Verse 13. "The children of thy elect sister" - Probably her own sister, who lived at Ephesus; and, being acquainted with the apostle's writing, desired to be thus remembered to her. Elect, both in this and the first verse, signifies excellent, eminent, or honourable. See on chap. 1.
Amen is wanting in the most ancient MSS., and in most of the versions; but h cariv meta sou and meqÆ umwn, Grace be with thee, or with you, is found in several MSS. and versions.
Subscriptions in the VERSIONS:-
The end of the Second Epistle.- SYRIAC.
The Second Epistle of John is ended.
- Philox. SYRIAC.
Praise be to God for ever, Amen! - ARABIC.
In the MANUSCRIPTS:-
The Second of John.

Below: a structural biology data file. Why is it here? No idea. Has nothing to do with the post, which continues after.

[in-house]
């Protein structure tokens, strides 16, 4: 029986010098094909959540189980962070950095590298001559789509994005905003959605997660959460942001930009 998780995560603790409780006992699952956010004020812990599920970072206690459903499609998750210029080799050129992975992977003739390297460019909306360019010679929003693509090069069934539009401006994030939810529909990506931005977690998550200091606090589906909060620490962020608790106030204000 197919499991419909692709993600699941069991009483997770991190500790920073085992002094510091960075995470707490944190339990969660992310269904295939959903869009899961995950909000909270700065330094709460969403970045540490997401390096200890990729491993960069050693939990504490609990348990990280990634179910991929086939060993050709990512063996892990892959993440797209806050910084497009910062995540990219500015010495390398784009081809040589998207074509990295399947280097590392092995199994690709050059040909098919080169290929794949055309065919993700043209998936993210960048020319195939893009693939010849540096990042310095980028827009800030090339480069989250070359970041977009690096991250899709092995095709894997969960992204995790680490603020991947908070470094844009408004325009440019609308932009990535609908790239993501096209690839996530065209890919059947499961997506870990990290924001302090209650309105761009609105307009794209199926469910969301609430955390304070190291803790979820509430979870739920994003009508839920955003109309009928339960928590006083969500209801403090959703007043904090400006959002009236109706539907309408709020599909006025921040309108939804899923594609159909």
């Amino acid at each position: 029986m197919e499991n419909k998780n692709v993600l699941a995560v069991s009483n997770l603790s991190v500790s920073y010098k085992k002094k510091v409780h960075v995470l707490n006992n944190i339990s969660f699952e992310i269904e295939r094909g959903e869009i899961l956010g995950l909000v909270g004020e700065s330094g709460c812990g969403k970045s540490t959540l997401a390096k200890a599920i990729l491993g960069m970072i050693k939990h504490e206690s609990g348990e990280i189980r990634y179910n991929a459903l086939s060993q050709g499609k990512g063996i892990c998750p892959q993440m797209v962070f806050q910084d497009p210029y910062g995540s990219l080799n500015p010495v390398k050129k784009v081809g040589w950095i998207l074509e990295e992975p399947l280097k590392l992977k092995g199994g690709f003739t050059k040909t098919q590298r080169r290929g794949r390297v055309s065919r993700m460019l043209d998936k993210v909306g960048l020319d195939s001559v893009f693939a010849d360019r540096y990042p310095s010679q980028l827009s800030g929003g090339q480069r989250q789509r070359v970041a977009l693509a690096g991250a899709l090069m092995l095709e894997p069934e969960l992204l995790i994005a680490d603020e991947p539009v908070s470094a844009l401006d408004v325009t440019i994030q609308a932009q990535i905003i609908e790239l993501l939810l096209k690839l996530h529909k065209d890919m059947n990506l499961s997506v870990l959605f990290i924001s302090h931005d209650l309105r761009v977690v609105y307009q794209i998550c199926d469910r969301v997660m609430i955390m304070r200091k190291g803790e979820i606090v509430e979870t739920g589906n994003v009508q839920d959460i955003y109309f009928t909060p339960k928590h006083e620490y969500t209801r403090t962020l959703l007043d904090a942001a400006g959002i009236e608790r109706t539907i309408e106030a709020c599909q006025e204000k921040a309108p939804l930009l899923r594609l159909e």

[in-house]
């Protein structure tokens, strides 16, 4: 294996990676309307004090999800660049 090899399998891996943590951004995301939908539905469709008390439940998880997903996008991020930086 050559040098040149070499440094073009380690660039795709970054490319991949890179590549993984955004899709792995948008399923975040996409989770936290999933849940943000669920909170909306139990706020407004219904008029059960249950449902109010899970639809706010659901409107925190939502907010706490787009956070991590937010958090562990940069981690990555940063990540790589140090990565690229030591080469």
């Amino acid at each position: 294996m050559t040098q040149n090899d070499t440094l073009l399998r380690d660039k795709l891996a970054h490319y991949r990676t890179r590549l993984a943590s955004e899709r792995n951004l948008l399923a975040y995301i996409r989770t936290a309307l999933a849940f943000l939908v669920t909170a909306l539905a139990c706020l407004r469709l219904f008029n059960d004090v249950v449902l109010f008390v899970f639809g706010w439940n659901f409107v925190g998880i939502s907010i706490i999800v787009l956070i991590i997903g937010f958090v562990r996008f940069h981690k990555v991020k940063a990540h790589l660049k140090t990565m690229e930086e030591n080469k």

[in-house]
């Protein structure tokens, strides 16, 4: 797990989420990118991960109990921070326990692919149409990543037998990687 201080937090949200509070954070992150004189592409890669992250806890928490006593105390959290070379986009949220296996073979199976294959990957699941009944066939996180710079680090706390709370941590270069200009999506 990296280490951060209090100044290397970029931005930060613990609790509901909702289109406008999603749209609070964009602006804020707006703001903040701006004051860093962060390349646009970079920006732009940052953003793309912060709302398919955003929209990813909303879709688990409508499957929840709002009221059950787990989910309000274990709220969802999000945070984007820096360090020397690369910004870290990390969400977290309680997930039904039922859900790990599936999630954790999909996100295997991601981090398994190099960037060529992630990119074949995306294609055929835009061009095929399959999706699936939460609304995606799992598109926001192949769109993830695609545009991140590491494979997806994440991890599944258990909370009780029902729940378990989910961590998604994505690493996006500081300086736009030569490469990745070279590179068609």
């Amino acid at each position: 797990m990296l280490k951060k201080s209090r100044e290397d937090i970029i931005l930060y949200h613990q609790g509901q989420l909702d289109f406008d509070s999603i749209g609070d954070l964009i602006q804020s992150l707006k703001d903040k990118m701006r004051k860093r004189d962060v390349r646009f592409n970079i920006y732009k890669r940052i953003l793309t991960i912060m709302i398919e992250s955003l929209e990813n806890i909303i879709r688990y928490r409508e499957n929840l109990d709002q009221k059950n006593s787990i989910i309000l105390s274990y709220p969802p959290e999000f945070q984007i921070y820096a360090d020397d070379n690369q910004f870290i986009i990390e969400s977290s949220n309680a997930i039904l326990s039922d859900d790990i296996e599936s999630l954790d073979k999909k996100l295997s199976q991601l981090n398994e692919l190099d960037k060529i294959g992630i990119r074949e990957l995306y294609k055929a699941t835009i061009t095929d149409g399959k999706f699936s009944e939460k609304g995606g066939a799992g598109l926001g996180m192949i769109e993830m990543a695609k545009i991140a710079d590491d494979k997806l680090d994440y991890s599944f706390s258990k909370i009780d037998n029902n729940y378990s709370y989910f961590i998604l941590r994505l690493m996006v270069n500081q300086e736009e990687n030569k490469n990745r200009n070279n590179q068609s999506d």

- Codex Alexandrinus and Codex Vaticanus.
The Second of John to the Parthians.
- One of Colbert's MSS.
The Second catholic Epistle of St. John the apostle and divine.
There are other subscriptions, but, like the above, they are worthy of little regard.
THIS epistle is more remarkable for the spirit of Christian love which it breathes than for any thing else. It contains scarcely any thing that is not found in the preceding; and out of the thirteen verses there are at least eight which are found, either in so many words or in sentiment, precisely the same with those of the first epistle. The most remarkable part of it is the tenth and eleventh verses, relative to the orders concerning the heretical teacher; and from them we see how such teachers were treated in the apostolic Church. They held no communion with them, afforded them no support, as teachers; but did not persecute them.
On this model the conduct of all Christians should be formed, relative to the teachers of false doctrine in general. To go thus far, we have apostolical authority, to go farther, we have none. And let us still remember, in all cases it is our duty to love even our enemies, and consequently to do them any act of humanity and mercy.